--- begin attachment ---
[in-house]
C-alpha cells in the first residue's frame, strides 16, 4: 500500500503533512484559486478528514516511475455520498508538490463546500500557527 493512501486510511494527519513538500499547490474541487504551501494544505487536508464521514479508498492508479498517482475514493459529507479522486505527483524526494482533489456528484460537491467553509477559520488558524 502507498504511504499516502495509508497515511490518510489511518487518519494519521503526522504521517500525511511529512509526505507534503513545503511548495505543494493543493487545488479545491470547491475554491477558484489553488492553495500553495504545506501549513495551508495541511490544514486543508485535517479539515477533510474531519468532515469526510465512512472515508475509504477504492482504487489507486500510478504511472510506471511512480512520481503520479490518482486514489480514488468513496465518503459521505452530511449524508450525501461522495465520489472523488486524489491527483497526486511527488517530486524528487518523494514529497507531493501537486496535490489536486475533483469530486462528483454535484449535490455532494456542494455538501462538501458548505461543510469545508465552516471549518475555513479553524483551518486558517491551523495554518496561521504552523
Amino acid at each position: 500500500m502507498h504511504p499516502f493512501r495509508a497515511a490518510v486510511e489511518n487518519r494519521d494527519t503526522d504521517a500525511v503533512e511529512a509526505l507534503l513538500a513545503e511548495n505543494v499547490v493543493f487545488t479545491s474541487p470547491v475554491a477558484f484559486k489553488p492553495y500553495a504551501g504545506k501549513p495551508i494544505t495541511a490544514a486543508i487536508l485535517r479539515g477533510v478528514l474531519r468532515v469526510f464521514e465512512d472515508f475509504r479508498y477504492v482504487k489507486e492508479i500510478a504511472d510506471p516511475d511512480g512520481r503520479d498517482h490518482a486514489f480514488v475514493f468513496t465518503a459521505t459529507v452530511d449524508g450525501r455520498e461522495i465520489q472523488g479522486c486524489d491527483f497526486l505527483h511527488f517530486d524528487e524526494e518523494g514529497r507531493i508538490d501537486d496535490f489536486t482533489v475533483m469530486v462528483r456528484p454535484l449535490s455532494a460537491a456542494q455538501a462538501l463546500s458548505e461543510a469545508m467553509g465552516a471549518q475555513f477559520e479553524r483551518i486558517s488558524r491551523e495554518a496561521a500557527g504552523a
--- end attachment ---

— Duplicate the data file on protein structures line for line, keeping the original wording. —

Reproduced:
[in-house]
C-alpha cells in the first residue's frame, strides 16, 4: 500500500503533512484559486478528514516511475455520498508538490463546500500557527 493512501486510511494527519513538500499547490474541487504551501494544505487536508464521514479508498492508479498517482475514493459529507479522486505527483524526494482533489456528484460537491467553509477559520488558524 502507498504511504499516502495509508497515511490518510489511518487518519494519521503526522504521517500525511511529512509526505507534503513545503511548495505543494493543493487545488479545491470547491475554491477558484489553488492553495500553495504545506501549513495551508495541511490544514486543508485535517479539515477533510474531519468532515469526510465512512472515508475509504477504492482504487489507486500510478504511472510506471511512480512520481503520479490518482486514489480514488468513496465518503459521505452530511449524508450525501461522495465520489472523488486524489491527483497526486511527488517530486524528487518523494514529497507531493501537486496535490489536486475533483469530486462528483454535484449535490455532494456542494455538501462538501458548505461543510469545508465552516471549518475555513479553524483551518486558517491551523495554518496561521504552523
Amino acid at each position: 500500500m502507498h504511504p499516502f493512501r495509508a497515511a490518510v486510511e489511518n487518519r494519521d494527519t503526522d504521517a500525511v503533512e511529512a509526505l507534503l513538500a513545503e511548495n505543494v499547490v493543493f487545488t479545491s474541487p470547491v475554491a477558484f484559486k489553488p492553495y500553495a504551501g504545506k501549513p495551508i494544505t495541511a490544514a486543508i487536508l485535517r479539515g477533510v478528514l474531519r468532515v469526510f464521514e465512512d472515508f475509504r479508498y477504492v482504487k489507486e492508479i500510478a504511472d510506471p516511475d511512480g512520481r503520479d498517482h490518482a486514489f480514488v475514493f468513496t465518503a459521505t459529507v452530511d449524508g450525501r455520498e461522495i465520489q472523488g479522486c486524489d491527483f497526486l505527483h511527488f517530486d524528487e524526494e518523494g514529497r507531493i508538490d501537486d496535490f489536486t482533489v475533483m469530486v462528483r456528484p454535484l449535490s455532494a460537491a456542494q455538501a462538501l463546500s458548505e461543510a469545508m467553509g465552516a471549518q475555513f477559520e479553524r483551518i486558517s488558524r491551523e495554518a496561521a500557527g504552523a